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Tuesday, August 26, 2008

A Loss?

The condition of being deprived or bereaved of something or someone is considered loss. So loss can come in many different realms. A natural disaster, a war, a crime against persons, a car wreck, are all forms of loss. It's a subject that can happen in someones' life at any given moment. The many aspects that can be involved, are phenomenal beyond words. The experience's are paramount with the loss involved. Dealing with loss, is normal and can be a time of learning, adapting, and growing.
Someone once said, grief is a normal and healthy response to bereavement, not an illness. Its symptoms are painful, but they serve an adaptive purpose. Grief is emotions and sensations that accompany the loss of someone or something dear to you. Loosing a loved one, is inevitable in one's lifetime, it's going to happen and there's no getting away from it. Grief often weighs you down with sorrow and other emotions, draining you of the energy to go through your daily routines. People who have trouble coping with the setbacks of daily life will have a more difficult time recovering from a serious personal loss.
A sudden loss can be even more difficult to deal with, as in the death of a child, a fatal heart attack, an accident, a murder. Grief is a normal reaction to loss, with its symptoms diminishing over time. On the other hand, trauma is a disabling reaction that can block the grieving process, disrupt your life, and leave you psychologically vulnerable. Grief shouldn’t be dismissed as less important than that of an immediate relative, a person needs the support of people who care about them.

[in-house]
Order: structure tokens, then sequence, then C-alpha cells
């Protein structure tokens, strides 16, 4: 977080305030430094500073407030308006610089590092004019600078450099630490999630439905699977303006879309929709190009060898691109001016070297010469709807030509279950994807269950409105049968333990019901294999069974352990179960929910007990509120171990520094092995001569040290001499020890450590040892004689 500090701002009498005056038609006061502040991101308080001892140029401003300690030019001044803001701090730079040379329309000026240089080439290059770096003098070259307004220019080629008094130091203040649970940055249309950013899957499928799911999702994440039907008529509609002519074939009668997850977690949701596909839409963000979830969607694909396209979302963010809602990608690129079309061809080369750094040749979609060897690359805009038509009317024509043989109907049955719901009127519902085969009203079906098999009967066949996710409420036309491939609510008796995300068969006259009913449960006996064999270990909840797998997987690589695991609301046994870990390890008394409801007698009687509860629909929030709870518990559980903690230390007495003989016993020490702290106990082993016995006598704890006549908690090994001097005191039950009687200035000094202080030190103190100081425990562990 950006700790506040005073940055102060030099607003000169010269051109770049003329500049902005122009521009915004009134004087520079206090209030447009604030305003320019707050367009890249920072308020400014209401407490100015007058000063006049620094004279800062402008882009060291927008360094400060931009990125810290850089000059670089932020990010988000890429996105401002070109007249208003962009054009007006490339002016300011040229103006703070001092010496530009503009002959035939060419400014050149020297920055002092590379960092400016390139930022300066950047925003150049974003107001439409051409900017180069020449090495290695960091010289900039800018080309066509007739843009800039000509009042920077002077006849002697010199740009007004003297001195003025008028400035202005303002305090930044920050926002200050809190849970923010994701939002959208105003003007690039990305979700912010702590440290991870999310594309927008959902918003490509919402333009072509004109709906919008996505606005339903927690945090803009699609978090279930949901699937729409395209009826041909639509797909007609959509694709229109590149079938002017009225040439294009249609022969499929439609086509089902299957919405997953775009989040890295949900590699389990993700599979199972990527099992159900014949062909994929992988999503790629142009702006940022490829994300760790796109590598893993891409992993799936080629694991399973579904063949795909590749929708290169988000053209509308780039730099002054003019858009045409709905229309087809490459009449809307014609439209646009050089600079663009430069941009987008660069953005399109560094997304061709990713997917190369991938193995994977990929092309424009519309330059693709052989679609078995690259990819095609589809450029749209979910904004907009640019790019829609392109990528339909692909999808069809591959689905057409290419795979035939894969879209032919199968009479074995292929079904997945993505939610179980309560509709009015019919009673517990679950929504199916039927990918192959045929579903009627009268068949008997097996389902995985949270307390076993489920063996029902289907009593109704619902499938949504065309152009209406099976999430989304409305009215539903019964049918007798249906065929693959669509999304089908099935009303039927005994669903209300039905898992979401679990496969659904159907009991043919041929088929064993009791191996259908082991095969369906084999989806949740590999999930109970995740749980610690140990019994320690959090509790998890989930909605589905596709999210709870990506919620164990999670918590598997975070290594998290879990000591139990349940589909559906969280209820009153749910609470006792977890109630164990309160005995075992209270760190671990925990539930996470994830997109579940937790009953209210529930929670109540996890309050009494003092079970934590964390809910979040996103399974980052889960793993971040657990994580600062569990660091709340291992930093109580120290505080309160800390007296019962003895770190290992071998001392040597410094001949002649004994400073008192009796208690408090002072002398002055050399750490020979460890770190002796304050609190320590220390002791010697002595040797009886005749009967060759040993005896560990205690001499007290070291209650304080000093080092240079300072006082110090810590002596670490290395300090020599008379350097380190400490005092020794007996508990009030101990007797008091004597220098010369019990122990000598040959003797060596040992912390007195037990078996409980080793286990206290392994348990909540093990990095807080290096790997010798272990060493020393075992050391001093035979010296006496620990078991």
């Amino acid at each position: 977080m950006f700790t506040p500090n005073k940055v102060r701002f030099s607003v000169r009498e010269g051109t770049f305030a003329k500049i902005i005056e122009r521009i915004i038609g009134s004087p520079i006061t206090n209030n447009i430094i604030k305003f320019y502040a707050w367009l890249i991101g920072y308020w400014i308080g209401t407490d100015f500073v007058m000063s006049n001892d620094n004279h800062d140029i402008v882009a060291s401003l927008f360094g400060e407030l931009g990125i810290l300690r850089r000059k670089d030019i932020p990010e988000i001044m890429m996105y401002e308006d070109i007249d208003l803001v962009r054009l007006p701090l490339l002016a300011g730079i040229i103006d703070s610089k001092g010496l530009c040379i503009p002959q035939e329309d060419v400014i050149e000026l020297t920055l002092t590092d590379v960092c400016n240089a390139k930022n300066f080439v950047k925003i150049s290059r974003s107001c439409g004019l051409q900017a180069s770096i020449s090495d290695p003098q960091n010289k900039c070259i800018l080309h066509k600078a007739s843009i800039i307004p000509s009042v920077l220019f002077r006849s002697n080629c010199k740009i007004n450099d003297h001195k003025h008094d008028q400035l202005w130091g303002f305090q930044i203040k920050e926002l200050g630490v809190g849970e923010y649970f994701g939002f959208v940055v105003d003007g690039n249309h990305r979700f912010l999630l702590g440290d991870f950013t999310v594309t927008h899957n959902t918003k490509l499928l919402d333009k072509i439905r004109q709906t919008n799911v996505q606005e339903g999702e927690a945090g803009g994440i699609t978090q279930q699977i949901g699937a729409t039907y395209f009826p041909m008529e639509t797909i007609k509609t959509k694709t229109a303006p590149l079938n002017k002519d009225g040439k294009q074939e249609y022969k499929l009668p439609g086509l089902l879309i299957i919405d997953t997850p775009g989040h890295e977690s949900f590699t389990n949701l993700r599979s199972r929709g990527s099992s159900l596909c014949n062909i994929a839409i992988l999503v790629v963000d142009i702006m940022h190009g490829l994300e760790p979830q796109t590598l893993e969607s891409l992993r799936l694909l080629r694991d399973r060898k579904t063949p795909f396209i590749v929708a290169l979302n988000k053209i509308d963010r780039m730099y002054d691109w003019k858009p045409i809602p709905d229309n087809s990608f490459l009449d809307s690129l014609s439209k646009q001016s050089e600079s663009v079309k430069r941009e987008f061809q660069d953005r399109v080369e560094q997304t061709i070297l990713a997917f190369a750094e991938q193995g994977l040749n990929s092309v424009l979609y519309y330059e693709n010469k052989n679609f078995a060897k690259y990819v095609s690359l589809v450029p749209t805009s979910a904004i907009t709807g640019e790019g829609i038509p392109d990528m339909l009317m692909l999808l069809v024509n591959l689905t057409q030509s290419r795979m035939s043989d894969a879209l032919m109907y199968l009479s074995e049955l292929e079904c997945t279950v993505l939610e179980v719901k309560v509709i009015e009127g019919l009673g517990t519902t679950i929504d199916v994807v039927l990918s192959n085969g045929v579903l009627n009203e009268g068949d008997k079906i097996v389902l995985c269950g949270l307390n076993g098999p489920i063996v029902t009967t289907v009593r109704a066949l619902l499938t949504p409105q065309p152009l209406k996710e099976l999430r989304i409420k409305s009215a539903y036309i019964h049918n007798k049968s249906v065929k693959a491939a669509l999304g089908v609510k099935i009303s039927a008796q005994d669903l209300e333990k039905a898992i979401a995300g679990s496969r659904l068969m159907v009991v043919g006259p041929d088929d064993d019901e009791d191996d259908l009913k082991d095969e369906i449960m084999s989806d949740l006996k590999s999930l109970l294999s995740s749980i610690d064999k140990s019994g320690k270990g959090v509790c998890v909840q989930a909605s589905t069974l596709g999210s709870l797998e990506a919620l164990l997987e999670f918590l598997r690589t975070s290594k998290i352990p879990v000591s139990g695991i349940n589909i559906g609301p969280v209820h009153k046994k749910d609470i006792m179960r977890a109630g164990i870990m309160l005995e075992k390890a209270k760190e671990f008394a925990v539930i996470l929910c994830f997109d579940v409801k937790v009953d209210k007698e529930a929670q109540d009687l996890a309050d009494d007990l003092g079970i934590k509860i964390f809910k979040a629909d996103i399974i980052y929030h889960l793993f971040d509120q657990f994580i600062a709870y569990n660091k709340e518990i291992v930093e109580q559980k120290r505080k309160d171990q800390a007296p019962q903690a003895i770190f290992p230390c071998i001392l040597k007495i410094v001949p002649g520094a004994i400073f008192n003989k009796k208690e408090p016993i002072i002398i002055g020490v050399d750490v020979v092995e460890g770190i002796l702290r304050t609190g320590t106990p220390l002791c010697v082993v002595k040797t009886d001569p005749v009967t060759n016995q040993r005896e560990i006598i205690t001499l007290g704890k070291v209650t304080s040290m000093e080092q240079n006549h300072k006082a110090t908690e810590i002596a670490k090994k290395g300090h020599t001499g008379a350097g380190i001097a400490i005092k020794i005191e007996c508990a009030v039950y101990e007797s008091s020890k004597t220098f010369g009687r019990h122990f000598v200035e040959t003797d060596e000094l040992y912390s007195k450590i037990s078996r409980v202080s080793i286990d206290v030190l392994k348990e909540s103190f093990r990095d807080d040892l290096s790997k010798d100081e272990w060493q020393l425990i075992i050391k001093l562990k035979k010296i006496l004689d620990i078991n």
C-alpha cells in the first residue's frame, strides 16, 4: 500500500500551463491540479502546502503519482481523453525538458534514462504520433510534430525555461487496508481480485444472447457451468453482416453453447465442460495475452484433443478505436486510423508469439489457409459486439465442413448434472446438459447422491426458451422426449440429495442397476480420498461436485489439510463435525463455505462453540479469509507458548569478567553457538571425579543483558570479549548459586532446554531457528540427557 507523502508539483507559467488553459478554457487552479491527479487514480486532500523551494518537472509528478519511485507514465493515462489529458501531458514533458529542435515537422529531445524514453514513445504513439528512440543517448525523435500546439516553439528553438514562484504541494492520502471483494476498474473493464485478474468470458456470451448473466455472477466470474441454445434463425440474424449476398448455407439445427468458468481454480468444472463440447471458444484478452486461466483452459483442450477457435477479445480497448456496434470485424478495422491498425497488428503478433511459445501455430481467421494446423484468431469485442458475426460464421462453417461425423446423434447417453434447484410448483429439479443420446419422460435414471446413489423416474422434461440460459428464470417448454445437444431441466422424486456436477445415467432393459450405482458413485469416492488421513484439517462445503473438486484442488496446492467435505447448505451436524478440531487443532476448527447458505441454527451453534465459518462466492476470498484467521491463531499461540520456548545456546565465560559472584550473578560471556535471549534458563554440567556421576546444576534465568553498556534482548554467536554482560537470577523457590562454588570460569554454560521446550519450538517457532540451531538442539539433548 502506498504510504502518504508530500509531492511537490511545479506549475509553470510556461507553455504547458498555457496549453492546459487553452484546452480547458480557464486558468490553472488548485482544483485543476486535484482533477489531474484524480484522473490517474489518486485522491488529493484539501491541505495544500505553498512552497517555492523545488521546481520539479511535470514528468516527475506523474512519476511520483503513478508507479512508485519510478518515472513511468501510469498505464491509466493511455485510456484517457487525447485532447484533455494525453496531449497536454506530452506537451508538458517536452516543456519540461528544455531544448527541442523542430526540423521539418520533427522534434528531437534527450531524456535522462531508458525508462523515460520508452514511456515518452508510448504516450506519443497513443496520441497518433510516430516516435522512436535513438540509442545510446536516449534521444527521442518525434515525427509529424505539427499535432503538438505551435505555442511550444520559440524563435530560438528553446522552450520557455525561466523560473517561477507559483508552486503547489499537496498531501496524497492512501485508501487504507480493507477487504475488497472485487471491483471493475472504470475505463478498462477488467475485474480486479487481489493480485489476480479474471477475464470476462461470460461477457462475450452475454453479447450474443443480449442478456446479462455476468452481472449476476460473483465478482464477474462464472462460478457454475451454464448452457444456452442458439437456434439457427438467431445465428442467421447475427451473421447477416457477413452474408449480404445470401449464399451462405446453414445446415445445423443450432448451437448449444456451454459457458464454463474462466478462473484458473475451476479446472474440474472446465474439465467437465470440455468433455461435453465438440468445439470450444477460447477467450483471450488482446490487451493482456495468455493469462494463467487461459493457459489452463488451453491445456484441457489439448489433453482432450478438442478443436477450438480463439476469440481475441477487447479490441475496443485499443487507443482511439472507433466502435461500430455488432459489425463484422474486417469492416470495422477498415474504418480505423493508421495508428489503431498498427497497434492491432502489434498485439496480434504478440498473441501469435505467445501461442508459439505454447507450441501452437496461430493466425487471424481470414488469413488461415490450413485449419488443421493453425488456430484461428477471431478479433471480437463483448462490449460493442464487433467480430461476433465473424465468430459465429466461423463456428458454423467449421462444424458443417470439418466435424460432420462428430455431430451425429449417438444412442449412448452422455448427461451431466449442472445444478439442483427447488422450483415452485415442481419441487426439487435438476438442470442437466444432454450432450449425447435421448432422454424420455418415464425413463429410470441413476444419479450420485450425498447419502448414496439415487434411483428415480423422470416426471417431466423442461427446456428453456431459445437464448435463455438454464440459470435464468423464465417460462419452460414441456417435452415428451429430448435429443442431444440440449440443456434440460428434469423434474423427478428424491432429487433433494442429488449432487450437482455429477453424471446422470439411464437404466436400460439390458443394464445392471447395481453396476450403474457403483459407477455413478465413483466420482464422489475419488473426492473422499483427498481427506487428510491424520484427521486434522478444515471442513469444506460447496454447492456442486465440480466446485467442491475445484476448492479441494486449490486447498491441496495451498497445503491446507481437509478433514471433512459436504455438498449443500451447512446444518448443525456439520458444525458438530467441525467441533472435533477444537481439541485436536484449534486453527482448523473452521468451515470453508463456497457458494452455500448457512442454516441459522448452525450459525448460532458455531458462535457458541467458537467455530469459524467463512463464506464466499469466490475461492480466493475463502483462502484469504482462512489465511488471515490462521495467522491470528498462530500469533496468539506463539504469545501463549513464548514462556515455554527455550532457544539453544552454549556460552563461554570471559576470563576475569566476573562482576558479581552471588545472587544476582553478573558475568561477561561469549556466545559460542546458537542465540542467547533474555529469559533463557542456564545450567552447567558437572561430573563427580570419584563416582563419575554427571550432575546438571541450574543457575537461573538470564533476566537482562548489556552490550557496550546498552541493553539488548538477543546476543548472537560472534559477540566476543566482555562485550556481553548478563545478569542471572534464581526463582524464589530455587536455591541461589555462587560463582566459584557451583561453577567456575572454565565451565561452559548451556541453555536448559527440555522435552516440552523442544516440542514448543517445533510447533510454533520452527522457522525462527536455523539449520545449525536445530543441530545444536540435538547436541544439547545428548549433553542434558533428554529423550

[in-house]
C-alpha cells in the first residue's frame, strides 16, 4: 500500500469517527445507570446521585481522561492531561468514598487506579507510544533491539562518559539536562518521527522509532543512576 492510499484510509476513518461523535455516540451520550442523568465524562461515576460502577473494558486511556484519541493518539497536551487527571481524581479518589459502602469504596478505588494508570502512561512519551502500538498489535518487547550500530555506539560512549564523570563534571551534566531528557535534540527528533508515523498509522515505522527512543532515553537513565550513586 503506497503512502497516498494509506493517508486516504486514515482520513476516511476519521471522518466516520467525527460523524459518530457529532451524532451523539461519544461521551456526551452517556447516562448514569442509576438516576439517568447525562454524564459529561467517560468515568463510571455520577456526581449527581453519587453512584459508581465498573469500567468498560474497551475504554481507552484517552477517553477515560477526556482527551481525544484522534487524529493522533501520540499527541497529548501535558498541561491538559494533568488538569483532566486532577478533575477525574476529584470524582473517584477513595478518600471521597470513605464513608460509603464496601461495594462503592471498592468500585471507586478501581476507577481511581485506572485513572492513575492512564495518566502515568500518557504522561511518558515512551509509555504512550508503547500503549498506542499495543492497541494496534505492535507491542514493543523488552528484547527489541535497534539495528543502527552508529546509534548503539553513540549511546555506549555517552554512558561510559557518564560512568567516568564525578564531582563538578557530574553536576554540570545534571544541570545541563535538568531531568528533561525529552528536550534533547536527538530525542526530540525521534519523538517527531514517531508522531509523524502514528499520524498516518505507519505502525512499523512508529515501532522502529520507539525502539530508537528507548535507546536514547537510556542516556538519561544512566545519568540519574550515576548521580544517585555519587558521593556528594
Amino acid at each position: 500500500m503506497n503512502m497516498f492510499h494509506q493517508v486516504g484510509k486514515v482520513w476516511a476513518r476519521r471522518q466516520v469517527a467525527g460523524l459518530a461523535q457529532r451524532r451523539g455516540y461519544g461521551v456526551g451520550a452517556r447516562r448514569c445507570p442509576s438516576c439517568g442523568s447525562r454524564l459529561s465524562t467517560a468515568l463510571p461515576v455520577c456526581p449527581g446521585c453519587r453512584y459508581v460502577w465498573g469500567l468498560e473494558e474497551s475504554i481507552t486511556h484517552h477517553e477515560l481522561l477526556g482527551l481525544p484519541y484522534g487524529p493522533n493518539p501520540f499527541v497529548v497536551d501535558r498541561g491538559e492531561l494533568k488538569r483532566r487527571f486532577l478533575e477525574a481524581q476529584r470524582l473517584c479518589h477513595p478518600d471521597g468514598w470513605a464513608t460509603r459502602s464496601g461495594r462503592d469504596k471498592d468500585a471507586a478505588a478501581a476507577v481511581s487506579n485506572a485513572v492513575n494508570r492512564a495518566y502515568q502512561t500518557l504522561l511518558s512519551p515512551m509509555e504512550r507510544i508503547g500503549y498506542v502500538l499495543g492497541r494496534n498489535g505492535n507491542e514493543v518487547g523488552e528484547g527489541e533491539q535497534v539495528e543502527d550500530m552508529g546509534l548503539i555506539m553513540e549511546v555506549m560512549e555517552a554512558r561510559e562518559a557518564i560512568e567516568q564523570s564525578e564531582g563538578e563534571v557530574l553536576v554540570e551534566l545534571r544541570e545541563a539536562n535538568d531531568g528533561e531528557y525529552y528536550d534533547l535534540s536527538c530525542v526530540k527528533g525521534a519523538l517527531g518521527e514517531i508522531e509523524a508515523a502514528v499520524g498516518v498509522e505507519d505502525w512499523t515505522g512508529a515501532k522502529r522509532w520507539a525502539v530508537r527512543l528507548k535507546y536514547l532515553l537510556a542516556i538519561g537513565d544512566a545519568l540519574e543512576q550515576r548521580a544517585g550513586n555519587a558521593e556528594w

There are many support groups for people who are grieving, including specialized groups. Wherever the support comes from, accept it, don't grieve alone. Trying to suppress your feelings in the hope that they’ll fade with time won’t work. Allowing your emotions to surface in order to work through them is the healthy way to handle it. You need to talk about the person or property you lost, talking out your grief is part of your healing process.
When grief continues to be a disruptive and debilitating presence, you may be suffering from depression. That's when you should seek a professional for assistance, in your time of need.